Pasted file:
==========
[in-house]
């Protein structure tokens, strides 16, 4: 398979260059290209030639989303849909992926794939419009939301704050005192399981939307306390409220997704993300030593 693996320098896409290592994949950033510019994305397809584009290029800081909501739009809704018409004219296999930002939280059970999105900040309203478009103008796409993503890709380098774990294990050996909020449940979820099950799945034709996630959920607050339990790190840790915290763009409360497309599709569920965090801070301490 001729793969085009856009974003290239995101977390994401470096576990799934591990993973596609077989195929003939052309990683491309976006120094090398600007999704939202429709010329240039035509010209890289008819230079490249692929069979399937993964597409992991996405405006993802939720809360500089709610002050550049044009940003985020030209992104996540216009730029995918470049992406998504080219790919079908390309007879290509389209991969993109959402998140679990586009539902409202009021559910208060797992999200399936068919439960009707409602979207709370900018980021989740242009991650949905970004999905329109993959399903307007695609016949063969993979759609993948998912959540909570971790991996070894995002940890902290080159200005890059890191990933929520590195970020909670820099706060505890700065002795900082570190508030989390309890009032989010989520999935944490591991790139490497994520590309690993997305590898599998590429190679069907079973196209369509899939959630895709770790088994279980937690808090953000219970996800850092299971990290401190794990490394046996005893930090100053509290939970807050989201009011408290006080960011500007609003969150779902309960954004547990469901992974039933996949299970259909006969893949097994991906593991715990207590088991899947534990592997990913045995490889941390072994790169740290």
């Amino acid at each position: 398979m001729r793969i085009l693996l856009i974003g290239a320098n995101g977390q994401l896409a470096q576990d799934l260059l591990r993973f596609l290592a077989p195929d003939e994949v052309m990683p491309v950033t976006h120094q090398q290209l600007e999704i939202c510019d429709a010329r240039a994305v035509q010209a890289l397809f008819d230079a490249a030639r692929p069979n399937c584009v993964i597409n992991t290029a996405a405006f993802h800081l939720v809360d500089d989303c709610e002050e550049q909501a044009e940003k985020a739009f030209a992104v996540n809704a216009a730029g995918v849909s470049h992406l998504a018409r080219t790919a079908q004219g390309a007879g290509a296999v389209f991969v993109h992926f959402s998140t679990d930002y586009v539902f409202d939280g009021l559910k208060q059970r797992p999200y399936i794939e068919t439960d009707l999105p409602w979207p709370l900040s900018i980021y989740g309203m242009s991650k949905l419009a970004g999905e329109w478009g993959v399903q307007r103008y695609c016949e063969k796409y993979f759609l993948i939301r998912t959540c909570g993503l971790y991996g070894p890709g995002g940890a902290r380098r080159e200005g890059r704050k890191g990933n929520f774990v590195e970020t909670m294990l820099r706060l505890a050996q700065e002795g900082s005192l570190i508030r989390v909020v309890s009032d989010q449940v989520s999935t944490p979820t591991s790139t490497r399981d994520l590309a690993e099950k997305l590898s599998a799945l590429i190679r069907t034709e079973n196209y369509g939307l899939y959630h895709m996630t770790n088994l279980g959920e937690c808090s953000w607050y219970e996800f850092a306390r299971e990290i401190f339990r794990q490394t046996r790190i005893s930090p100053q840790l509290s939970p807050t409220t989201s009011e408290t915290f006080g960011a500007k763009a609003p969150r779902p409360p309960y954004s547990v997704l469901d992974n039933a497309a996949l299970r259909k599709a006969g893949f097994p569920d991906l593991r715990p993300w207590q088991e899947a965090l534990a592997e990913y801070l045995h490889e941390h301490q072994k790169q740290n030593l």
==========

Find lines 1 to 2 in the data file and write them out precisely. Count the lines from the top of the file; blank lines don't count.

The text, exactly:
[in-house]
């Protein structure tokens, strides 16, 4: 398979260059290209030639989303849909992926794939419009939301704050005192399981939307306390409220997704993300030593 693996320098896409290592994949950033510019994305397809584009290029800081909501739009809704018409004219296999930002939280059970999105900040309203478009103008796409993503890709380098774990294990050996909020449940979820099950799945034709996630959920607050339990790190840790915290763009409360497309599709569920965090801070301490 001729793969085009856009974003290239995101977390994401470096576990799934591990993973596609077989195929003939052309990683491309976006120094090398600007999704939202429709010329240039035509010209890289008819230079490249692929069979399937993964597409992991996405405006993802939720809360500089709610002050550049044009940003985020030209992104996540216009730029995918470049992406998504080219790919079908390309007879290509389209991969993109959402998140679990586009539902409202009021559910208060797992999200399936068919439960009707409602979207709370900018980021989740242009991650949905970004999905329109993959399903307007695609016949063969993979759609993948998912959540909570971790991996070894995002940890902290080159200005890059890191990933929520590195970020909670820099706060505890700065002795900082570190508030989390309890009032989010989520999935944490591991790139490497994520590309690993997305590898599998590429190679069907079973196209369509899939959630895709770790088994279980937690808090953000219970996800850092299971990290401190794990490394046996005893930090100053509290939970807050989201009011408290006080960011500007609003969150779902309960954004547990469901992974039933996949299970259909006969893949097994991906593991715990207590088991899947534990592997990913045995490889941390072994790169740290």